Voice Operated Exchange (VOX)An AI/handsfree technology in which sound detection is enables in a device only over a specific volume level.
WidebandAs opposed to narrowband, wideband audio technology boasts more range and clearer sound. The Wideband range is from 50-7000Hz
WindsmartPlantronics’s branded wind protection technology. It features 3 layers of wind-blocking materials.
WindsafeSennheiser’s branded wind protection technology.
ArtifactsPopping sounds caused by dropped/imperfect transmissions.
ErgonomicsRefers to design consideration for human use.
Hands Free Profile (HFP)HSP’s older brother. This Bluetooth profile also allows for voice-dialing, redial, call transfer, and pick up & hang up.
Handset Profile (HSP)The Bluetooth profile used for audio signals. Mobile phones generally use HSP.
Open-Ear DesignA headset design which allows outside noise through the speakers, as to diminish immersion. More typical in casual/gaming headsets than professional headsets.
PersonCallA Plantronics UC brand.
PersonProA Plantronics UC brand.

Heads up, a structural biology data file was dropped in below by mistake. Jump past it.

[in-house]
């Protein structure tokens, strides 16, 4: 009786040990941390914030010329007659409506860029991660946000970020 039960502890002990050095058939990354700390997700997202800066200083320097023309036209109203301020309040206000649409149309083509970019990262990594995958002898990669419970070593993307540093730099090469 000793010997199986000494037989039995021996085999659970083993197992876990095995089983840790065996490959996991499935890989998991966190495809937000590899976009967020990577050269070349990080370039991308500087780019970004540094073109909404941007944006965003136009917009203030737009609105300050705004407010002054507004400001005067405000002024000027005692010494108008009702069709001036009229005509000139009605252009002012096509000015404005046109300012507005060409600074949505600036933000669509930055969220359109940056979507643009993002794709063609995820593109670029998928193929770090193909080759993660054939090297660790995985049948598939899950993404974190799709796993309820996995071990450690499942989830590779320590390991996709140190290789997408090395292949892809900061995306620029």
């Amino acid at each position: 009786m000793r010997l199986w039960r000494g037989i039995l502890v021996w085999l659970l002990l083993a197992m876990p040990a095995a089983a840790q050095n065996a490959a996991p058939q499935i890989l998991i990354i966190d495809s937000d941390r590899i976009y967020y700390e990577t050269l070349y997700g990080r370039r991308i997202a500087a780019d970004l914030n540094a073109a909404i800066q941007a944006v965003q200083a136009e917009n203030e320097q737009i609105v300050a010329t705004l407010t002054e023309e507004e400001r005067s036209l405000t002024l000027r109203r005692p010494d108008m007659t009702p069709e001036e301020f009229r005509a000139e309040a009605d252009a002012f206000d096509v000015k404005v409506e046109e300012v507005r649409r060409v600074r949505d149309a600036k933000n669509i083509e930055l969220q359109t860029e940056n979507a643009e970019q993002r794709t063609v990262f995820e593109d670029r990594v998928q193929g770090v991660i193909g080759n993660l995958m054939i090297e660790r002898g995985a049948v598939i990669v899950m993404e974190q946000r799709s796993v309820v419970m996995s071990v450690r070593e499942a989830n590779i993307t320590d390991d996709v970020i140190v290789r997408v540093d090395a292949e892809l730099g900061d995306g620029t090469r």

Roaming RangeThe safe distance from a base that a wireless device will operate properly.
Smart CordA GN Netcom cord which eliminated the need for an amplifier in many of it’s headsets.
Lift LeverA phone accessory. Pull a lever to lift the phone off the receiver, and push to hang up. This is the manual version of a handset lifter.
Two Prong AdapterAllows you to connect an RJ9 cable to an older phone using a dual-prong setup.
Noise SupressorA cup-shaped plastic attachment for voice tube microphones which aids in isolating the user's voice from ambient noises.
Push to Talk (PTT)Some devices, such as many two way radios, use a button when you want to speak. This way you can be selective of what you say that gets transmitted to your caller.
Narrow BandUses a lower frequency than Wideband. This uses requires less battery power and thus allows longer talk time, but lower sound quality.